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Turkish Author Kemal Yalcin Presents New Book

Gina Jelladian
Staff Writer

Author Kemal Yalcin (left) and translator Kutay Kugay.
Author Kemal Yalcin (left) and translator Kutay Kugay.

On Saturday, March 15, Turkish author Kemal Yalçin visited Fresno State as part of a nation-wide book tour, accompanied by his London publisher Ara Sarafian. Yalçin was on a speaking tour in conjunction with the English translation of his book, You Rejoice My Heart. Prof. Barlow Der Mugrdechian of the Armenian Studies Program welcomed the audience and spoke about the importance of the lecture, which was part of the Armenian Studies Program Spring 2008 Lecture Series. This was an historic occasion, as it was the first time that a Turkish author has spoken as part of the Lecture Series on campus.

Prof. Der Mugrdechian then introduced Sarafian, who gave a general background about Armenian-Turkish relations, and made brief comments about the significance of You Rejoice My Heart. Sarafian then invited Yalçin to speak, and he eloquently and movingly discussed his work.

Kemal Yalçin was born in Honaz, Turkey and over the years worked as a philosophy teacher, a Turkish instructor in Germany, and as a journalist. Among his many publications is his autobiography, Passion For Knowledge, that is among many of his works that have been recognized with awards. Through the assistance and sponsorship of the Tekeyan Cultural Association, Yalçin was able to travel to America for the first time four years ago. Yalçin, speaking in Turkish, through his translator Kutay Kugay, expressed his gratitude and excitement about the distribution of his book.

 L. to R.; Dr. Dickran Kouyjmian, Barlow Der Mugrdechian, Kemal Yalcin, Dr. Vahram Shemmassian, and Kulay Kugay.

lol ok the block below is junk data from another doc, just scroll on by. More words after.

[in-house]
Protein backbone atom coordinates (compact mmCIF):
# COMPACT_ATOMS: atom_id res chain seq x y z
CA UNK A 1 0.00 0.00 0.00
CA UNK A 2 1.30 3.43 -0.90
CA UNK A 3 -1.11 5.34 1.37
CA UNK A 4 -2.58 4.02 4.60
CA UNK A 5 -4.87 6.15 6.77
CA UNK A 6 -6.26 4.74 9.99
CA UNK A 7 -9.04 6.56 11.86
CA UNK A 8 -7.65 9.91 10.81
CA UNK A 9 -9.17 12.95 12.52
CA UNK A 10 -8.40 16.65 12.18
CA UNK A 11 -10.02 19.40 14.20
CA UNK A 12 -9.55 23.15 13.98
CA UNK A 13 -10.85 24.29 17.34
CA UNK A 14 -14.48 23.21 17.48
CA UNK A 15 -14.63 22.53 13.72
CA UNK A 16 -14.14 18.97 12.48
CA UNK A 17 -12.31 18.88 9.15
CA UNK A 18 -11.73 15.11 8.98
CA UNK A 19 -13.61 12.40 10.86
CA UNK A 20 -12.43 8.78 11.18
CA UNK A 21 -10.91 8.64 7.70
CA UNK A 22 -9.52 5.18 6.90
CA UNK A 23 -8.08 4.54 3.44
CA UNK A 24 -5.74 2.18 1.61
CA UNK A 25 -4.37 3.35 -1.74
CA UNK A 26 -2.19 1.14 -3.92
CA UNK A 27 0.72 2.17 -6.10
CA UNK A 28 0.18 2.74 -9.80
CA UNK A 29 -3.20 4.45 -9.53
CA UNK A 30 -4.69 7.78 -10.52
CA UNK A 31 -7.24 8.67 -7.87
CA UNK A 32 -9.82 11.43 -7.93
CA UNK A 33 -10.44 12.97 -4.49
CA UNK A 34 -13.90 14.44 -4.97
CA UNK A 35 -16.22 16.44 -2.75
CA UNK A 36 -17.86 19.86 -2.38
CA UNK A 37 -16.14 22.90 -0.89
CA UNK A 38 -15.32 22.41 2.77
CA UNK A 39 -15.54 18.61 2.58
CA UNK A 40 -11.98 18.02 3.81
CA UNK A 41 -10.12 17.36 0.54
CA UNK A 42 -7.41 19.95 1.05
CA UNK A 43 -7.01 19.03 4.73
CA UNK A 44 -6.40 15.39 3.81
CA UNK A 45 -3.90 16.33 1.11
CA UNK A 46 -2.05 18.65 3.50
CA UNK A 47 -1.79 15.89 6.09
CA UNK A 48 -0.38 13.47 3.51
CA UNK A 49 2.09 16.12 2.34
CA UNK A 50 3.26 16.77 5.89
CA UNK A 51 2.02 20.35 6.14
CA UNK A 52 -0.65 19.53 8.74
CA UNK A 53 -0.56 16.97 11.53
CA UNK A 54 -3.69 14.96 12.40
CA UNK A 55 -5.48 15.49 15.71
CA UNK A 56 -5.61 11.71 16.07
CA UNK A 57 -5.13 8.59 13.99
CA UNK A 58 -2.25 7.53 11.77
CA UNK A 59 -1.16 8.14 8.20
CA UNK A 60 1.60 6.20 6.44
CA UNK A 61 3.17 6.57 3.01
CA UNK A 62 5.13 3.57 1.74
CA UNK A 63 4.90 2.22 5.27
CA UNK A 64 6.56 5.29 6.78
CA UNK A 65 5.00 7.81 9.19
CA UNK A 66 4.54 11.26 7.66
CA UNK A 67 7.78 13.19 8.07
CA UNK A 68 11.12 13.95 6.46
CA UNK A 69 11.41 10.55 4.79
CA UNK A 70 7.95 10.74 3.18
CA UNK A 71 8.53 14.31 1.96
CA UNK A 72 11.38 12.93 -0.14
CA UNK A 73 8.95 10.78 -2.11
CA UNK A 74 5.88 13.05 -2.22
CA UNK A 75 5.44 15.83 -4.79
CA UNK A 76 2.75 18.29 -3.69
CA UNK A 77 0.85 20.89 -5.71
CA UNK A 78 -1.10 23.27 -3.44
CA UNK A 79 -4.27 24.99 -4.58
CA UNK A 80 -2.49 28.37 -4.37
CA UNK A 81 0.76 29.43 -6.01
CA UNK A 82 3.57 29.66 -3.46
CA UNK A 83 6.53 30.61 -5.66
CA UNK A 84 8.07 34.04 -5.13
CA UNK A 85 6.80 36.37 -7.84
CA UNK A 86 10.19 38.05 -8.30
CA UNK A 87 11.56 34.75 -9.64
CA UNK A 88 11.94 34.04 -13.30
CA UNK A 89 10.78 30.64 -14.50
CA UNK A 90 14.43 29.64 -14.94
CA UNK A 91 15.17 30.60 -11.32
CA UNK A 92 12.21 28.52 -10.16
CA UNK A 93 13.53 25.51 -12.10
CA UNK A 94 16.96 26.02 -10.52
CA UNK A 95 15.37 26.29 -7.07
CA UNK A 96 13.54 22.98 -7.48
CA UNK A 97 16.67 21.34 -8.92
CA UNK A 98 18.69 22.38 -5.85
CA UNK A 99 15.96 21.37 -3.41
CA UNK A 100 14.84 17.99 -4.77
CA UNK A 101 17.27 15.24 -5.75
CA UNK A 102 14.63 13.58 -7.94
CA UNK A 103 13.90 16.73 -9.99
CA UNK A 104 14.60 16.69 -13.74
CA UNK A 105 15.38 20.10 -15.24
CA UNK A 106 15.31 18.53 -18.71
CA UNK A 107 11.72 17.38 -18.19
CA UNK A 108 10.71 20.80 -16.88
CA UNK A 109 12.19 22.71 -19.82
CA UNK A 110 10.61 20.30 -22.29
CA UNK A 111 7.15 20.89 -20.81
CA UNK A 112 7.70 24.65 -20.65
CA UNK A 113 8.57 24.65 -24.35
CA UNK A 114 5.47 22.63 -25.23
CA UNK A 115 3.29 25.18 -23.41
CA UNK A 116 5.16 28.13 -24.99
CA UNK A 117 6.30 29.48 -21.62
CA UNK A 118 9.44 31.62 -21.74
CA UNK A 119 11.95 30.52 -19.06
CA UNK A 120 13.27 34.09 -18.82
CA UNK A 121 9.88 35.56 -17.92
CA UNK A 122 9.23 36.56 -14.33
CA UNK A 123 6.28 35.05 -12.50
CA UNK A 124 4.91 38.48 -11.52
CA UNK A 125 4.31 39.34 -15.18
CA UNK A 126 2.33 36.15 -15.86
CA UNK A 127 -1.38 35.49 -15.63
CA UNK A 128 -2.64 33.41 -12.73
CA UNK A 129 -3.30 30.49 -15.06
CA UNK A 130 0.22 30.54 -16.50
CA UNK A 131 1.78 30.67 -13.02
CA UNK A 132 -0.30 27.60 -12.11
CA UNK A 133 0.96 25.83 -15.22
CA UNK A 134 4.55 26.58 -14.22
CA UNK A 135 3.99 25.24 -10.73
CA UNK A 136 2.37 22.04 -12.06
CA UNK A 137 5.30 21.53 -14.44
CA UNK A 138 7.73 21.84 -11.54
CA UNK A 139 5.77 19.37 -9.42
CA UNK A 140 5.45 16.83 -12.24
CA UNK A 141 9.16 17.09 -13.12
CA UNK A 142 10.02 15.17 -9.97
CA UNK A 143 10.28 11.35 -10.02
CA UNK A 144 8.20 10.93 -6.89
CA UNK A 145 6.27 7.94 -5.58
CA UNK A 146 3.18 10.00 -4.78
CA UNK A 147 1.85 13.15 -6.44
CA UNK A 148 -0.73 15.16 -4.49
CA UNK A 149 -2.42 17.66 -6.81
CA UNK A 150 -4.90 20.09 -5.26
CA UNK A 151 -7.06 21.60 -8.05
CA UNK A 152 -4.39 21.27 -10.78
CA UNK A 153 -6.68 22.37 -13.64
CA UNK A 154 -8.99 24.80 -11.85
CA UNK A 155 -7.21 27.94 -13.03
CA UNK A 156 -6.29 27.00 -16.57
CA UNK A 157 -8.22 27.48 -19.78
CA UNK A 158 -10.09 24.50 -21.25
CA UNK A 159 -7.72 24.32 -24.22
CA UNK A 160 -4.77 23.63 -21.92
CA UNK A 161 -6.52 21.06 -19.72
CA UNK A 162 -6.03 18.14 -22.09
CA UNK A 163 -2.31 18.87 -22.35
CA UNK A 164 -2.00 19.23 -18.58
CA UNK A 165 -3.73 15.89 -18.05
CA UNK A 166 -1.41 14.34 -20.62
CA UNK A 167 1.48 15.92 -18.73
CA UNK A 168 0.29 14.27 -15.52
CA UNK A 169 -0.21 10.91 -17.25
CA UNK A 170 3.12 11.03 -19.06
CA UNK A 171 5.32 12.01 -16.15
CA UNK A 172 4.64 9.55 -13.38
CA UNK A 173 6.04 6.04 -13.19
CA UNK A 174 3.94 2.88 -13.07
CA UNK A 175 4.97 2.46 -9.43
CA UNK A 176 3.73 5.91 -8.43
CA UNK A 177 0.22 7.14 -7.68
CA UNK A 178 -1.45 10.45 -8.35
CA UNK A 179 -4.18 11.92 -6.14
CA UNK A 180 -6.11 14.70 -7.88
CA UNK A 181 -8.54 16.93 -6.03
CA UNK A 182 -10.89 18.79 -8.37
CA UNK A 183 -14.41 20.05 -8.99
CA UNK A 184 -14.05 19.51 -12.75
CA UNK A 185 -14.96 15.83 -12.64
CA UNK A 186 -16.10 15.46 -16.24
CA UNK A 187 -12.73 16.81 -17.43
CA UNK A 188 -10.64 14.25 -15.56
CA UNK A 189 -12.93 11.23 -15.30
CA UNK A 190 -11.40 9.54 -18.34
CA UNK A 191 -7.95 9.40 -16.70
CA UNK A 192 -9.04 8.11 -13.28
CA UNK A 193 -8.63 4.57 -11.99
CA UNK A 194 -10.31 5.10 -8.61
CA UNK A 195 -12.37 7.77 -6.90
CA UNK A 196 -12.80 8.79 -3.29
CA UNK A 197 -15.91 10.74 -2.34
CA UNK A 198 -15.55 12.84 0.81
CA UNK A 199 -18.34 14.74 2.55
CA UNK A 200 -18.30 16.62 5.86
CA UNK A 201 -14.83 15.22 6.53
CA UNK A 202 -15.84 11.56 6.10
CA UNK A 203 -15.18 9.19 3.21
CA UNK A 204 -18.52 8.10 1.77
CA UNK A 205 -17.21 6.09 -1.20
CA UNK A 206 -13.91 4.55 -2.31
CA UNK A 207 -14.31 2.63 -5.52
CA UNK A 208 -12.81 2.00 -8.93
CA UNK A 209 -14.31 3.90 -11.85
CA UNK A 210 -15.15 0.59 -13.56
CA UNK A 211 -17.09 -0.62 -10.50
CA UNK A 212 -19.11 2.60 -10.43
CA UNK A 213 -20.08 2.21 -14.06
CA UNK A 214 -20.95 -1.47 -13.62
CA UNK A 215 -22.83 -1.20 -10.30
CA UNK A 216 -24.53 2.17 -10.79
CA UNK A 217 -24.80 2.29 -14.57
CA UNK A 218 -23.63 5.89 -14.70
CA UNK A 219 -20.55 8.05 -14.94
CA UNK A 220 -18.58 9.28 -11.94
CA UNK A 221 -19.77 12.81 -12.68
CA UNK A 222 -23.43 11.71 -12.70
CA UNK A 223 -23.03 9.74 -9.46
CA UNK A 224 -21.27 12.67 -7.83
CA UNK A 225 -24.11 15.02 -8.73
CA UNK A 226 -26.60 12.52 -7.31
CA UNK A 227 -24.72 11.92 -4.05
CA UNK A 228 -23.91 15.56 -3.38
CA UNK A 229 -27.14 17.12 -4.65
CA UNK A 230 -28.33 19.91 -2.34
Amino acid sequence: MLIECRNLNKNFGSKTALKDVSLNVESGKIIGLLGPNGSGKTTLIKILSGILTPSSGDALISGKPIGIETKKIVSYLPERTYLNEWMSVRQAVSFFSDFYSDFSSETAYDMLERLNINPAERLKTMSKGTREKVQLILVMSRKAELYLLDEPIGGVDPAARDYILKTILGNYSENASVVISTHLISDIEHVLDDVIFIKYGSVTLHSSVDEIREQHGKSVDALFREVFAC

L. to R.; Dr. Dickran Kouyjmian, Barlow Der Mugrdechian, Kemal Yalcin, Dr. Vahram Shemmassian, and Kulay Kugay.

You Rejoice My Heart is a collection of memoirs about Armenian families living in various regions of Turkey. It was written in memory of one brave Armenian, Hrant Dink, who stood up to the Turkish authorities and suffered the ultimate punishment – death. Yalçin had come to learn about Armenians from an Armenian women, Meline, who was his Turkish teacher in Germany. She inspired Yalçin to begin his journey of discovery.

Yalçin’s voyage took him throughout many villages and towns of historic Armenia. One man he discovered was Haji Ibrahim, who lived in a Kurdish village, as one of two Armenian families. Because living as an Armenian was so difficult, Haji Ibrahim never knew he was Armenian until age nine. His family acted as Muslims in order to avoid oppression or even annihilation. As a child, Haji Ibrahim relished the war stories told by his elders. He grew up with hatred toward Christians, or infidels, and yearned for the day he could take their lives. When he expressed this deep hatred to his older sister, she explained to him that he, in fact, was an Armenian, an infidel and he and his family only acted as Muslims to save their lives. Because of stories such as these, it is difficult to know the true number of Muslims living within Turkey.

The Turkish government denial of the Armenian Genocide, of the centuries of abuse inflicted on Armenians, continues to raise tensions today. Many people believe that negative Turkish-Armenian relations are a part of history only; unfortunately that is untrue. Yalçin’s book describes the numerous families that are affected by these relations in the present day.

Over the years, the truth has been silenced and there has been no progress because of it. Yalçin’s wish, like that of many, is for the Turkish government to come to terms with the past, so people can move on. The ultimate goal would be for Armenians and Turks to be able to hold a dialogue and not restrict their discussion or feelings because of their ethnic or ancestral backgrounds.

Traditionally, Turkish Nationalism would not allow literature such as Yalçin’s to even be published. As he travels from location to location promoting his book, patrons have questioned his nationality – “Are you sure you’re not Armenian?” The answer is yes. Yalçin’s roots are indeed Turkish and his family’s religion is Sunni Muslim. Although he is fearful of the Turkish government because of book that he has published, he claimed “the power of truth is greater than fear, and it must be written.” And that is precisely what he has done.